Pub. date: 2004 | Online Pub. Date: June 22, 2009 | DOI: 10.4135/9781412976077 | Print ISBN: 9780761921691 | Online ISBN: 9781412976077| Publisher:SAGE Publications, Inc.About this handbook
Chapter 4: Globalization, Supranational Institutions, and Media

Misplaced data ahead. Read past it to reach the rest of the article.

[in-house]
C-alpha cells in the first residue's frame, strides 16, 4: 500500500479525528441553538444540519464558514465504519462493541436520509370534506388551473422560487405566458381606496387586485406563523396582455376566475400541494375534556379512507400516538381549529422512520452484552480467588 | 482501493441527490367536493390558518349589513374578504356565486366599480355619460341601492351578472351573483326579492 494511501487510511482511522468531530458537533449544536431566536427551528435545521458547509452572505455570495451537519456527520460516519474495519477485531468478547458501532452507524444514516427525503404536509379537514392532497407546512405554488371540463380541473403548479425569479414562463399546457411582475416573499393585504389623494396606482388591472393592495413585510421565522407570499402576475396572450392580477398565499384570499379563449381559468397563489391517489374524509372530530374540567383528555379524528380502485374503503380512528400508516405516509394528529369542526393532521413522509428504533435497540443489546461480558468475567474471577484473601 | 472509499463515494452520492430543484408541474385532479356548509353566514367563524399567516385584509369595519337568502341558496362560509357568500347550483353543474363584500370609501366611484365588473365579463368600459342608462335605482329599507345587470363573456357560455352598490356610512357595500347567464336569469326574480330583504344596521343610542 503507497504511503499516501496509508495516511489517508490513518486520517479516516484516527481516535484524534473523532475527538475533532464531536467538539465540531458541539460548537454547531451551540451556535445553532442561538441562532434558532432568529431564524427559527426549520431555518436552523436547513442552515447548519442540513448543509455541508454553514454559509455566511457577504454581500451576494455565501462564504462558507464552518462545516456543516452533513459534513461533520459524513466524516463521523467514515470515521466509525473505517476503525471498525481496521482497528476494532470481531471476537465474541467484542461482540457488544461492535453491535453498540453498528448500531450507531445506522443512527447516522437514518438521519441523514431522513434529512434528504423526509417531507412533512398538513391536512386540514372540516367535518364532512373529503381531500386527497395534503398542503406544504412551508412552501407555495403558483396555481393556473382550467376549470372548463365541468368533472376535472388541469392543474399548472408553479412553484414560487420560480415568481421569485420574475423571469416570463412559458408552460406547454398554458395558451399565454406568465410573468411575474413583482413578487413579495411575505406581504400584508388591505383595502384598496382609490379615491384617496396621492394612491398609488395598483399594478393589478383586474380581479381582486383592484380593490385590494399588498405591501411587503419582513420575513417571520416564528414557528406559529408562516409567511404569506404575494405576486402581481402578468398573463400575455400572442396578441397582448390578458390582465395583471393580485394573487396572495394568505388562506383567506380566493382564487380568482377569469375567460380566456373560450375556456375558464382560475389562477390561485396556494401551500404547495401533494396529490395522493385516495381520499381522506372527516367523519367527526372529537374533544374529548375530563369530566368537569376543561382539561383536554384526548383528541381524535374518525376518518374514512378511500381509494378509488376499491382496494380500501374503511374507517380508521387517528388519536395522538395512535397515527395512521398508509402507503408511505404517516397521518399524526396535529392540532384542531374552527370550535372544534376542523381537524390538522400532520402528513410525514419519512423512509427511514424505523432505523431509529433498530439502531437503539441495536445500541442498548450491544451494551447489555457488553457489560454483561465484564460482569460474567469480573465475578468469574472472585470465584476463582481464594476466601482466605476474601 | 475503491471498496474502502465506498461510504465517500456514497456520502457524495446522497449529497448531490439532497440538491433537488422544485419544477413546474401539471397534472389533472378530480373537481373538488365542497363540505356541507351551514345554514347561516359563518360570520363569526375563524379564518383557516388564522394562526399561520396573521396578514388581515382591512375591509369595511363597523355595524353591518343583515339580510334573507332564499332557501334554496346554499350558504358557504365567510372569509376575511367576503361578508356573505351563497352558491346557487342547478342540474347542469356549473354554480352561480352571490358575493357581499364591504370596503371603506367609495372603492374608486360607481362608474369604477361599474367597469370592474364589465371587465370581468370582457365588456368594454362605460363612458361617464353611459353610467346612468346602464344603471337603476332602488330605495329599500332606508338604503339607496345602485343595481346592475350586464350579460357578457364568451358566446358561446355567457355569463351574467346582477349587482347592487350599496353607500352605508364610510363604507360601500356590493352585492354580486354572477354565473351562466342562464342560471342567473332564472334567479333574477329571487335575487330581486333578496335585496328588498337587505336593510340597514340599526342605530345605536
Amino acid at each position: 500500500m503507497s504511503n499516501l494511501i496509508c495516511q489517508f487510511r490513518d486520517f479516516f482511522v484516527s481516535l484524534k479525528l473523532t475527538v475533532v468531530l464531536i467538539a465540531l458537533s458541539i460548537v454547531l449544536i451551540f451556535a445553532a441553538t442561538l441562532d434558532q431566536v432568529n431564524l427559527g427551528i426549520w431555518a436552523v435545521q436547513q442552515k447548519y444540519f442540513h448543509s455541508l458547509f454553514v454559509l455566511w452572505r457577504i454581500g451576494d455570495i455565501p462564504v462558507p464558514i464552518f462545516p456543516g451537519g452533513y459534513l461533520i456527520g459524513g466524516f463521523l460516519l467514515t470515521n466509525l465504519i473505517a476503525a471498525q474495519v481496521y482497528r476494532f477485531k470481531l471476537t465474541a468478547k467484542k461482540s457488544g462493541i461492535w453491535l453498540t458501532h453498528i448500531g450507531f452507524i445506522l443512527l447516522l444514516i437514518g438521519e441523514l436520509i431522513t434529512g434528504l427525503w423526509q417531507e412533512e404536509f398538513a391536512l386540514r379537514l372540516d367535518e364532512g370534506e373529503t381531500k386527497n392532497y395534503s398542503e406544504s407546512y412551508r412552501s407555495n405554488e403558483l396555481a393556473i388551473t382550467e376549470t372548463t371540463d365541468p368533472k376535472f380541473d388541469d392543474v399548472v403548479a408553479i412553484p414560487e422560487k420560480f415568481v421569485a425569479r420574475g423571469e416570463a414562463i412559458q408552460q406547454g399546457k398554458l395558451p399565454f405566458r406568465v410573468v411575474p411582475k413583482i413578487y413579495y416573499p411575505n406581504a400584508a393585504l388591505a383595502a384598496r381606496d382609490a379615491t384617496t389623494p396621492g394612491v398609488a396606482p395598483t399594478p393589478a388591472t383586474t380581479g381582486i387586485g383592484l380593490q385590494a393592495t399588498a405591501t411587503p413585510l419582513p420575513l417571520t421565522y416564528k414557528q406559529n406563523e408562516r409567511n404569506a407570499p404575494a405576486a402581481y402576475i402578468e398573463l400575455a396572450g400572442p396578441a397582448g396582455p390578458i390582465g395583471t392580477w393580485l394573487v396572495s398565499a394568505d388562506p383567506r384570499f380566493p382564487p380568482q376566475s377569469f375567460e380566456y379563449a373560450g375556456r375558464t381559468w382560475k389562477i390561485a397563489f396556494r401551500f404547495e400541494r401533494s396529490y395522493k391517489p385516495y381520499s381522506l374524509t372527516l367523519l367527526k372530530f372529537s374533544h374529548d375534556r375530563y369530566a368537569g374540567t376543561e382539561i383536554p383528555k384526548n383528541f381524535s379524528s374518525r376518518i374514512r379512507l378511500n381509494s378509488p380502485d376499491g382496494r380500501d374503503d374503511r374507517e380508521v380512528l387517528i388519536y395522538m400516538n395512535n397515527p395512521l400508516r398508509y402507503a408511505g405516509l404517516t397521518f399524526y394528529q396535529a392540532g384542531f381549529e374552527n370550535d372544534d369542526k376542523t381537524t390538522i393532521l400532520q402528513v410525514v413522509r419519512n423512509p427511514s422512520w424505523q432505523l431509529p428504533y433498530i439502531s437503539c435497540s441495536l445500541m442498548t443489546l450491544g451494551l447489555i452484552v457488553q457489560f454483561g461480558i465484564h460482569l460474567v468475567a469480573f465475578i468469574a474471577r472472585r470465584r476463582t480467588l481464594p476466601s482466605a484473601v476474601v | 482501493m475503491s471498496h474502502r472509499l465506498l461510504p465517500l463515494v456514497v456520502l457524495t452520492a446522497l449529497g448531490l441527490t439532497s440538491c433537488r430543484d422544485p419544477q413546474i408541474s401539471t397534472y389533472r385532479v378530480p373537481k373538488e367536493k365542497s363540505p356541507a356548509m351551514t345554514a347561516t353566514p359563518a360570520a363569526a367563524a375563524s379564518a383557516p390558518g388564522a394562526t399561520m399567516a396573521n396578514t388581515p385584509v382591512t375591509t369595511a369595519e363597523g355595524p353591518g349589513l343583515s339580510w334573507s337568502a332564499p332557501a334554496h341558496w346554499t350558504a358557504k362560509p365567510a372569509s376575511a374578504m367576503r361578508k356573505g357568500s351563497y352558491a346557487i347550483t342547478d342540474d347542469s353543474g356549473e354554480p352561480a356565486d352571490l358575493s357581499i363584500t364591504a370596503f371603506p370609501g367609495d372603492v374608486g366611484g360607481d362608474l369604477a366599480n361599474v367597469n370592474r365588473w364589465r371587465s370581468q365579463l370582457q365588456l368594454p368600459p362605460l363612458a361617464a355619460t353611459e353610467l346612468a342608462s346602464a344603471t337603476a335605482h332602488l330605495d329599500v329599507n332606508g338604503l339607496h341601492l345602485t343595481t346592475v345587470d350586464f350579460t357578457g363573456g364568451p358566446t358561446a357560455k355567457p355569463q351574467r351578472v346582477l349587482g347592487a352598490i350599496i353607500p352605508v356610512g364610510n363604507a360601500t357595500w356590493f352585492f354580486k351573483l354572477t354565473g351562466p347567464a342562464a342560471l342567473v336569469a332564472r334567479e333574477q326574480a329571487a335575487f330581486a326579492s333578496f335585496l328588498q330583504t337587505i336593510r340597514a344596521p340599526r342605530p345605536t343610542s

Globalization, supranational institutions, and media As the 20th century entered its closing decade, the concept of globalization became ever more seen and heard as “a key idea by which we understand the transition of human society into the third millennium” (Waters, 1995, p. 1) but with ever-decreased precision of meaning. At least in the humanities disciplines and social sciences relevant to media studies, one reason for this was that globalization was more than a new concept—it marked nothing less than a fundamental shift in the scope of their paradigm, as academic disciplines adjusted their focus to look beyond their former unit of analysis, the nation-state. Previously, to talk about “a society” or “a media system” meant a more-or-less self-contained national society and its media system—American, British, Canadian, and so on. The concept of globalization was adopted as it became necessary to see each nation-state and its various systems—cultural as well ...